July 2020 News Roundup
July was another busy month for firefighters and first responders. On top of battling increased calls due to Covid-19, more firefighters tested positive, wildfire season is ramping up, and first responders experienced attacks from citizens. One firefighter was injured from a firework intentionally aimed at first responders and another suffered from a stabbing at his station. Fire departments are being hit with major layoffs, budget cuts as a direct reflection of Covid-19, and are having to regain the trust of their communities.
On the other hand, Cleveland EMS providers faced a victory and will now be covered for PTSD and receive about $3.7 million in back pay after their lengthy battle. Michigan Governor signed house bill that regulates the use and reporting of aqueous film forming foam made from the very dangerous PFAS chemicals, this is huge for safety of firefighter and the people of the community as well. In addition, The U.S House of Representatives adopted legislation to ensure that families of first responders who die from COVID-19 or suffer disabilities receive Public Safety Officers Benefit program payments. Illinois Senators want to give back to volunteer firefighters with a tax credit to help with costs associated with being a volunteer, we wrote about it this month.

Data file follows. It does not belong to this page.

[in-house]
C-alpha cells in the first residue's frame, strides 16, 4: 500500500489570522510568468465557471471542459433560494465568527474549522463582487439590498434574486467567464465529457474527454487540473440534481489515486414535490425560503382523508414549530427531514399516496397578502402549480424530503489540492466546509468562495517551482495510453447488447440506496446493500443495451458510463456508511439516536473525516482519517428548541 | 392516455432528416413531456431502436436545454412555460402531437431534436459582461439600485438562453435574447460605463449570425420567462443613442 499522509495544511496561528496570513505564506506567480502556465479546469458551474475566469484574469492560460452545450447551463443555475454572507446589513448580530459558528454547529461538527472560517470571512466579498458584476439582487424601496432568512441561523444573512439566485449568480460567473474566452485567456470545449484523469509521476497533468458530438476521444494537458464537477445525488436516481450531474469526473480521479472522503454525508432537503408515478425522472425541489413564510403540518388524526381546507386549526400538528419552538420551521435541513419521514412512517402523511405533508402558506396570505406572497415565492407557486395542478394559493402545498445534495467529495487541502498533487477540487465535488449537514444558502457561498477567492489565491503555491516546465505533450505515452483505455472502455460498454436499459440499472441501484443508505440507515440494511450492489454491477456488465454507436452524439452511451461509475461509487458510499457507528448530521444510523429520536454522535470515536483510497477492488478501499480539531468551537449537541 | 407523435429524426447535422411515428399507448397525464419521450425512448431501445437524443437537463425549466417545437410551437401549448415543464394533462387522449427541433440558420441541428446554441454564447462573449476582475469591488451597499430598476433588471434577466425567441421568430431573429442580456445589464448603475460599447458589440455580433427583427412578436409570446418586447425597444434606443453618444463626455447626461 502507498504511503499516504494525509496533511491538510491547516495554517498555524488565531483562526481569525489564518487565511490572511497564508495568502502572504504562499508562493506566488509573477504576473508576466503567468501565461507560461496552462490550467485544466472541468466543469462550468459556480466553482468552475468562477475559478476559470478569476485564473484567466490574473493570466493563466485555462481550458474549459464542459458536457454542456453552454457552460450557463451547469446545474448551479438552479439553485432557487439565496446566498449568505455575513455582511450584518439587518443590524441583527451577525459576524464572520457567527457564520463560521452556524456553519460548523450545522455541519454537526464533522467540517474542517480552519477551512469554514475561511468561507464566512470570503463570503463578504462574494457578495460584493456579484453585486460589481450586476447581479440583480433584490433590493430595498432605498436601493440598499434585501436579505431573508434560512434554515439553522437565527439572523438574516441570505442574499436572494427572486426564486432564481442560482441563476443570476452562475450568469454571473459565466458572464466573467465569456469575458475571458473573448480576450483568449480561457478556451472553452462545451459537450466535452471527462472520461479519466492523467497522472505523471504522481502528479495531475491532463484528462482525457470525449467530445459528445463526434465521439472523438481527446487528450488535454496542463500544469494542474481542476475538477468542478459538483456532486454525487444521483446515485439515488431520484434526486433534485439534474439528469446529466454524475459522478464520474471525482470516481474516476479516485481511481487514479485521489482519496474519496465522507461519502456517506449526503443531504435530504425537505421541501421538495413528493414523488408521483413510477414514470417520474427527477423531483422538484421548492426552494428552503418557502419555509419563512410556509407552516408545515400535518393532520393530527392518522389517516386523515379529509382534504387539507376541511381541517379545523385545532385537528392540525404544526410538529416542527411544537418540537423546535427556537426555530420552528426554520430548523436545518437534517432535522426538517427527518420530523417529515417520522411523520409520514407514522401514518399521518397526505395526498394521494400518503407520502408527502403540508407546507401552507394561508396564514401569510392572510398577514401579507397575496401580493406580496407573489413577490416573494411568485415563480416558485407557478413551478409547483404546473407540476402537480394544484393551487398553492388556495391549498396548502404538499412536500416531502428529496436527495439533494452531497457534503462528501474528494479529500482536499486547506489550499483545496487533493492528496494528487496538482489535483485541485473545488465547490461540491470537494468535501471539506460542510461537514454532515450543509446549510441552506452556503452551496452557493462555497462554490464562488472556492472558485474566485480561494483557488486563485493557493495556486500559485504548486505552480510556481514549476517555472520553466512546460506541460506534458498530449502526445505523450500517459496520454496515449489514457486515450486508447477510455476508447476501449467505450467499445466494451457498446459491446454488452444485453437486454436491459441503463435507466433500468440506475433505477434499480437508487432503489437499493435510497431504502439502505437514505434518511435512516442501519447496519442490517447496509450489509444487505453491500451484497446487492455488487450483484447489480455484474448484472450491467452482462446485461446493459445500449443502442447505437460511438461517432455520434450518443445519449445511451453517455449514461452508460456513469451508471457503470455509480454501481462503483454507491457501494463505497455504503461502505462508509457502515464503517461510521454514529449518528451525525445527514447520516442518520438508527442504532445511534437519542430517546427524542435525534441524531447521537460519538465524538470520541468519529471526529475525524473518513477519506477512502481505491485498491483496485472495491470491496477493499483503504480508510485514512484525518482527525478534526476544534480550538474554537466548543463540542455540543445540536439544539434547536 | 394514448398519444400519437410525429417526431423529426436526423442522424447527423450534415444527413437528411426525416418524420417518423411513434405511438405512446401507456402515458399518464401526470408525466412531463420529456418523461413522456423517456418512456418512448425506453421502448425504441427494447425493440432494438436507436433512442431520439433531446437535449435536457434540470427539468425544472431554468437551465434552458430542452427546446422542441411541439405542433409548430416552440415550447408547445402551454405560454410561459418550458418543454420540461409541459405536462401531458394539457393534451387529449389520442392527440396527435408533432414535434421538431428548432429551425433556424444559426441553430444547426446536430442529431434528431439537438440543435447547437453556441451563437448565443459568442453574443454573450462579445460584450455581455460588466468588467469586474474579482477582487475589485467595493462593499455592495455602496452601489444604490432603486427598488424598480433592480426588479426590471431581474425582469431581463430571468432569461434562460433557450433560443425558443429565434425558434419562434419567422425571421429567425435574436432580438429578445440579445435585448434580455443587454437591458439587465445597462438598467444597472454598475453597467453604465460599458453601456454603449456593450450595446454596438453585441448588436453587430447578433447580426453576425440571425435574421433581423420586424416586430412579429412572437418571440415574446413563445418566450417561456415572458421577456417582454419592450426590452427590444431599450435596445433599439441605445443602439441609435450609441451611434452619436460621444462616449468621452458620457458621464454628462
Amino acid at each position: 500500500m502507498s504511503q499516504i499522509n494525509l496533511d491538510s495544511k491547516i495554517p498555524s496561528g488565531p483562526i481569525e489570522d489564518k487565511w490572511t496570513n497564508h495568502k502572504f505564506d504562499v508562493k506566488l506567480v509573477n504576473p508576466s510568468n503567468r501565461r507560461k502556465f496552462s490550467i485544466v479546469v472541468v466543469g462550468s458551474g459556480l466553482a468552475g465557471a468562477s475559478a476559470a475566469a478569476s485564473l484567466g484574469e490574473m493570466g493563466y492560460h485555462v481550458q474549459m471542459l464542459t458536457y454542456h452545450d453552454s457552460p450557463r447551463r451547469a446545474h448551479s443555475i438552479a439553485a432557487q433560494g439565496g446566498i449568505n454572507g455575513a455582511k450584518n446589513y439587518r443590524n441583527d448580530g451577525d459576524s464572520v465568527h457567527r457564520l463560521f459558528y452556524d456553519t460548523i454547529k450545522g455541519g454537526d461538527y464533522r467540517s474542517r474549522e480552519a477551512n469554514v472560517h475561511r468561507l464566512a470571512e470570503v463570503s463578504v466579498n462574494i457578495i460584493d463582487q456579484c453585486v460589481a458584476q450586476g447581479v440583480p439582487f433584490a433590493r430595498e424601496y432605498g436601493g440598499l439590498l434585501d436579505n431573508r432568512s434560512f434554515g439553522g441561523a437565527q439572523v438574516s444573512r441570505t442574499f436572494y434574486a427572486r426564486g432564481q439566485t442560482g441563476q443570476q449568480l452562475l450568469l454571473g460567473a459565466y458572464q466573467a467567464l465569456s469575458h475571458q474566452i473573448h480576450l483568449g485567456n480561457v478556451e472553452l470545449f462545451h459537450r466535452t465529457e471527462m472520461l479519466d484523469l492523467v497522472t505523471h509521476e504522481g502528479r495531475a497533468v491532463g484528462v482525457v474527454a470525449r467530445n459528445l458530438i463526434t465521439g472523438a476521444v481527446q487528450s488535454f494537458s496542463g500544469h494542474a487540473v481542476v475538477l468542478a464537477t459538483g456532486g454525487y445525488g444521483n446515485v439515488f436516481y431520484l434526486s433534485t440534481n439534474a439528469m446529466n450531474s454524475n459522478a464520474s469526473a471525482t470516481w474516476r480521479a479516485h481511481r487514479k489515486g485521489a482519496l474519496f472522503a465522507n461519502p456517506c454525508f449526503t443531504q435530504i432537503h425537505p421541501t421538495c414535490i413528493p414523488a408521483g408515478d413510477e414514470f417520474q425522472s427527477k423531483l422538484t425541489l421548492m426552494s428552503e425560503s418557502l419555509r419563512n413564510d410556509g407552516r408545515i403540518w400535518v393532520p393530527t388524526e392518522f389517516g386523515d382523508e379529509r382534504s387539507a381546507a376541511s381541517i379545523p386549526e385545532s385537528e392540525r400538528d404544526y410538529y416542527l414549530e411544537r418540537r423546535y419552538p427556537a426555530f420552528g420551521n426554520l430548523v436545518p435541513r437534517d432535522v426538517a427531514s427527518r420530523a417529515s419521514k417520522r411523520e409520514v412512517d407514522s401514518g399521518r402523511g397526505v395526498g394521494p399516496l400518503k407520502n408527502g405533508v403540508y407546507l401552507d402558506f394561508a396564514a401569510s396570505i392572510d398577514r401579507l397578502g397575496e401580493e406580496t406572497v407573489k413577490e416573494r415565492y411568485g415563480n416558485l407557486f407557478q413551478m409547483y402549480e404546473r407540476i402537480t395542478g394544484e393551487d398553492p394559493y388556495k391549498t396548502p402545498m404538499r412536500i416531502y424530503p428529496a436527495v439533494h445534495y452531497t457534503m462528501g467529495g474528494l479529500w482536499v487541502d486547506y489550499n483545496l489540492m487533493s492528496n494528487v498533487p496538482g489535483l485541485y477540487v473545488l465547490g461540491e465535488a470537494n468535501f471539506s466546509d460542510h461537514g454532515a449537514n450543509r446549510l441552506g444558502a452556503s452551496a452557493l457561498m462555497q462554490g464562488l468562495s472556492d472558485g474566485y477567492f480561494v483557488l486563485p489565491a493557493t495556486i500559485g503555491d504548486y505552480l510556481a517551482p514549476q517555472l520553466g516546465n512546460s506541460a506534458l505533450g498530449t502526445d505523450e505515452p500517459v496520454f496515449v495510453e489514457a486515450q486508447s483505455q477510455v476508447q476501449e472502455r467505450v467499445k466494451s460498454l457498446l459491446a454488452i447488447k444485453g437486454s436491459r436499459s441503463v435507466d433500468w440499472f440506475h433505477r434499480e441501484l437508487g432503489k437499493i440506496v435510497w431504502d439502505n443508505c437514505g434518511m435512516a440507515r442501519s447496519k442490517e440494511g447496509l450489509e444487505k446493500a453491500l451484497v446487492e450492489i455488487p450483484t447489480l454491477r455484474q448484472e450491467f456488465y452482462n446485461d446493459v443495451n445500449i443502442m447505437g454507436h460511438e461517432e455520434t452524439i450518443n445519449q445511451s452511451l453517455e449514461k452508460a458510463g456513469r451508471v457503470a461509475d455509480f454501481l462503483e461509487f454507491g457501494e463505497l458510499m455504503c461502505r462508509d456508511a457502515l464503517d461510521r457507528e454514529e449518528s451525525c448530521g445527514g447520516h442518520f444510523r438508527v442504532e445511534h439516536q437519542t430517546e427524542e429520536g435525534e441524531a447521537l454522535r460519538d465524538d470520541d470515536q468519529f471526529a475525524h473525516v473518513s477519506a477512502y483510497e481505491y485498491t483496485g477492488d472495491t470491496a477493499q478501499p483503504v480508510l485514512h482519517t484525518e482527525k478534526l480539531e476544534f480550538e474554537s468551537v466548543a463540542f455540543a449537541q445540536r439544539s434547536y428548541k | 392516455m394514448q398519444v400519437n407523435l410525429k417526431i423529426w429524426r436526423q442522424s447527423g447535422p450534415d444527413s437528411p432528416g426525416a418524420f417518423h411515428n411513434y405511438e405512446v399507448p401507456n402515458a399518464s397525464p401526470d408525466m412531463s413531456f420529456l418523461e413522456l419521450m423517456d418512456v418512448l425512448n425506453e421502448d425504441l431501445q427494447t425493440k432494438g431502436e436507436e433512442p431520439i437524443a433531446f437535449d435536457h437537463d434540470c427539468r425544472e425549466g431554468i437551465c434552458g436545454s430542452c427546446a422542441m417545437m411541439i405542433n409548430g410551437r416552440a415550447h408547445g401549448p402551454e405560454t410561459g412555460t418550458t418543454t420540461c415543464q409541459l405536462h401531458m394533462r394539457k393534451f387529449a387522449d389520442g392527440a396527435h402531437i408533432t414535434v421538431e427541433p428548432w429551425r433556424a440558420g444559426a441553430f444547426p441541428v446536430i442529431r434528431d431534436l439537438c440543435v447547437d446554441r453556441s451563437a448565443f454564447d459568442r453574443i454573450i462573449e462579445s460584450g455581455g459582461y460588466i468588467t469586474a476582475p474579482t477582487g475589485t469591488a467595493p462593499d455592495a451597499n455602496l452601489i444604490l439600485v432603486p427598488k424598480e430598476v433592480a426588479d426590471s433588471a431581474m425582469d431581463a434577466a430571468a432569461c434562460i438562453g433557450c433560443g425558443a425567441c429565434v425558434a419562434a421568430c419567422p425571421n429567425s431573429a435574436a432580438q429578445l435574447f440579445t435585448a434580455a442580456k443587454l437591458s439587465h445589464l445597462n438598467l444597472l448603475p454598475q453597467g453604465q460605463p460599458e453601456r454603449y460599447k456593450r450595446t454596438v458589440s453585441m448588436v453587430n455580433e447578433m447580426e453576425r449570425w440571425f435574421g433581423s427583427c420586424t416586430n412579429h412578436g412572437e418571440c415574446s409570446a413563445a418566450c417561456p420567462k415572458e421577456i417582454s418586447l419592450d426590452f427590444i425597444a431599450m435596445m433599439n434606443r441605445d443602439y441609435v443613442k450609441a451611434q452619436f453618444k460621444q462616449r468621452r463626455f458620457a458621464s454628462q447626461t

Despite the struggles we’re happy to report a lot of positive change. First responders and our local fire departments need our support now more than ever. Continue to speak out about funding and better resources for these heroes.
Top News Stories:
- Wildland firefighters’ invisible injuries can be life-threatening
- IAFC president urges HEROES Act action
- Whitmer signs bills regulating PFAS foam use at Michigan fire stations
- Firefighters & EMS Hit with Record-Breaking Layoffs Due to COVID-19
- Dire firefighter shortages in this SC county put lives in peril. ‘We do the best we can.’
- After failure of a spring ballot initiative and an increase in call volumes, CRFR prepares for service reduction
- We Need Help’: First Responders Ask For Mental Health Aid As Part Of Pandemic Response